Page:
In Q2, we saw Hamilton topping the timesheets with a lap time of 1.14.748, Rosberg was second, Verstappen was third, Raikkonen was fourth, Bottas was fifth, Perez was sixth, Ricciardo was seventh, Hulkenberg was eighth, Vettel was ninth and Massa rounded off the top ten finshers.

At the end of Q2, we lose Esteban Gutierrez, Jenson Button, Fernando Alonso, Romain Grosjean, Carlos Sainz Jr and Jolyon Palmer.

During Q2, Carlos Sainz Jr is under investigation by the stewards after impeding Felipe Massa on a flying lap and Nico Rosberg on his first run in Q3 backed out of it for suspected electronic issues.

Let the battle for Pole Position begin…

Nico Rosberg claims Pole Position for the German GP ahead of Lewis Hamilton in second place and Daniel Ricciardo in third place. All rights reserved to Sutton Images.

Nico Rosberg claims Pole Position for the German GP ahead of Lewis Hamilton in second place and Daniel Ricciardo in third place. All rights reserved to Sutton Images.

At the end of Q3, Rosberg took Pole Position for the German GP, with a lap time of 1.14.363. Rosberg did it on the anniversary of the last time his father Keke Rosberg took his last ever Pole Position in the sport which is a fitting tribute.

Hamilton finished in second place 0.107 seconds behind Rosberg, Ricciardo finished in third place 0.363 seconds behind Rosberg, Verstappen finished in fourth place 0.471 seconds behind Rosberg and Raikkonen was fifth place 0.779 seconds behind Rosberg.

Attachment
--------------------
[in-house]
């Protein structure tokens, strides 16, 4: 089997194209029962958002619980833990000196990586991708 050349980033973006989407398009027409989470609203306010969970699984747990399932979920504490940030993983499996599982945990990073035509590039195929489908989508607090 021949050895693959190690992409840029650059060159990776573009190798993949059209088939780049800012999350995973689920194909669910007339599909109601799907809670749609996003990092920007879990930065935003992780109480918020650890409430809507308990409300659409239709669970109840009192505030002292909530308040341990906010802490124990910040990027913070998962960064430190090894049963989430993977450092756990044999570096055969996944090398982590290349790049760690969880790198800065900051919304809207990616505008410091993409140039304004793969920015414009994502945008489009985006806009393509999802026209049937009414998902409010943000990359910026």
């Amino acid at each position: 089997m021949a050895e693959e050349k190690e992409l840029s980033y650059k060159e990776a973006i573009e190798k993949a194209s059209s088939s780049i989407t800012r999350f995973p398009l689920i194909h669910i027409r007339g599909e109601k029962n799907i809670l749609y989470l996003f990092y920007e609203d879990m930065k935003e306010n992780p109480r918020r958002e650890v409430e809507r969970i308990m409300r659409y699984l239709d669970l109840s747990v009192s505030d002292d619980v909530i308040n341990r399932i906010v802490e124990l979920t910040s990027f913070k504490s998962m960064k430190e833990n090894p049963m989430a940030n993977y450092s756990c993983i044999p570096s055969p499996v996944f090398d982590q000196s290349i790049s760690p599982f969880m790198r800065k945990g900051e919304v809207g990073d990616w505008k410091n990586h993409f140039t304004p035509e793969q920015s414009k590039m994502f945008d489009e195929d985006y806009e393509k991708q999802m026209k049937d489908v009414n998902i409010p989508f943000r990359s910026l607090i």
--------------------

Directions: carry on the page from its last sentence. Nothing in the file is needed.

Vettel ended the session in sixth place 0.952 seconds behind Rosberg, Hulkenberg finished in seventh place 1.147 seconds behind Rosberg, Bottas finished in eight place 1.167 seconds behind Rosberg, Perez finished in ninth place 1.174 seconds behind Rosberg and Massa finished in tenth place.

It would seem that Mercedes genuinely has the pace to challenge for the race win again this weekend despite their form in Qualifying. Both of the Mercedes drivers seem to have the cars underneath them to do this and have been consistent and fast throughout every session so far this weekend; even if Hamilton has a challenge on his hands to get a result this weekend.

You cannot discount Ricciardo, Verstappen or Vettel even to be challenging also for the race win and could also be the dark horses to take the win away from Mercedes (and also Ferrari in Mercedes’ case) that could see gaining some points on their rivals to kick start their Constructors Championship.

Hulkenberg, Sainz Jr and Raikkonen could also have a decent race and pick up some much needed points for their respective teams. Will it rain? I do not know. Who will win the Grand Prix on Sunday? I really don’t know.

But let’s see what happens tomorrow on the Hockenheimring circuit on race day on Sunday…